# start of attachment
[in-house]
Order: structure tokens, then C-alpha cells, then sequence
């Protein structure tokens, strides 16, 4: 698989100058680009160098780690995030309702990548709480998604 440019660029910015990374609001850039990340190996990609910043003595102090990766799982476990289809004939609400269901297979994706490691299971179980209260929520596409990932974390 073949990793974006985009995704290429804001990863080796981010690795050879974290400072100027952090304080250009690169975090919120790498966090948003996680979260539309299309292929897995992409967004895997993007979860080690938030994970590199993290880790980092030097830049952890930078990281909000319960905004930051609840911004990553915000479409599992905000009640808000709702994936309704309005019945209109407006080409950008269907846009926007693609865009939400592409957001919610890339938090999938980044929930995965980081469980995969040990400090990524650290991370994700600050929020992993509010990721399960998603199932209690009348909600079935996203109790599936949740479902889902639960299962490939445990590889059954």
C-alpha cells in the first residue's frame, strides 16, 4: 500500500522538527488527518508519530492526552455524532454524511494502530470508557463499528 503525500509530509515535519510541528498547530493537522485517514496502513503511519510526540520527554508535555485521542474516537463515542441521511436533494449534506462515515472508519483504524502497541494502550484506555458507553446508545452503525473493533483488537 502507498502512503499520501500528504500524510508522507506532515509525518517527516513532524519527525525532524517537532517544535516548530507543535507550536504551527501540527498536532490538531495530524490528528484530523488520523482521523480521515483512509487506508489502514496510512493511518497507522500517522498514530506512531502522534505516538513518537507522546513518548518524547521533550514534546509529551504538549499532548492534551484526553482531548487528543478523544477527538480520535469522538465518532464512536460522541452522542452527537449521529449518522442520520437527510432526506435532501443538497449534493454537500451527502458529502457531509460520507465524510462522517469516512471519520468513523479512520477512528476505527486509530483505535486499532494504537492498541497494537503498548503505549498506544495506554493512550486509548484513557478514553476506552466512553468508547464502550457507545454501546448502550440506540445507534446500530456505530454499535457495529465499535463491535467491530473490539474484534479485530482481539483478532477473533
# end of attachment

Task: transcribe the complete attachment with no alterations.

[in-house]
Order: structure tokens, then C-alpha cells, then sequence
């Protein structure tokens, strides 16, 4: 698989100058680009160098780690995030309702990548709480998604 440019660029910015990374609001850039990340190996990609910043003595102090990766799982476990289809004939609400269901297979994706490691299971179980209260929520596409990932974390 073949990793974006985009995704290429804001990863080796981010690795050879974290400072100027952090304080250009690169975090919120790498966090948003996680979260539309299309292929897995992409967004895997993007979860080690938030994970590199993290880790980092030097830049952890930078990281909000319960905004930051609840911004990553915000479409599992905000009640808000709702994936309704309005019945209109407006080409950008269907846009926007693609865009939400592409957001919610890339938090999938980044929930995965980081469980995969040990400090990524650290991370994700600050929020992993509010990721399960998603199932209690009348909600079935996203109790599936949740479902889902639960299962490939445990590889059954």
C-alpha cells in the first residue's frame, strides 16, 4: 500500500522538527488527518508519530492526552455524532454524511494502530470508557463499528 503525500509530509515535519510541528498547530493537522485517514496502513503511519510526540520527554508535555485521542474516537463515542441521511436533494449534506462515515472508519483504524502497541494502550484506555458507553446508545452503525473493533483488537 502507498502512503499520501500528504500524510508522507506532515509525518517527516513532524519527525525532524517537532517544535516548530507543535507550536504551527501540527498536532490538531495530524490528528484530523488520523482521523480521515483512509487506508489502514496510512493511518497507522500517522498514530506512531502522534505516538513518537507522546513518548518524547521533550514534546509529551504538549499532548492534551484526553482531548487528543478523544477527538480520535469522538465518532464512536460522541452522542452527537449521529449518522442520520437527510432526506435532501443538497449534493454537500451527502458529502457531509460520507465524510462522517469516512471519520468513523479512520477512528476505527486509530483505535486499532494504537492498541497494537503498548503505549498506544495506554493512550486509548484513557478514553476506552466512553468508547464502550457507545454501546448502550440506540445507534446500530456505530454499535457495529465499535463491535467491530473490539474484534479485530482481539483478532477473533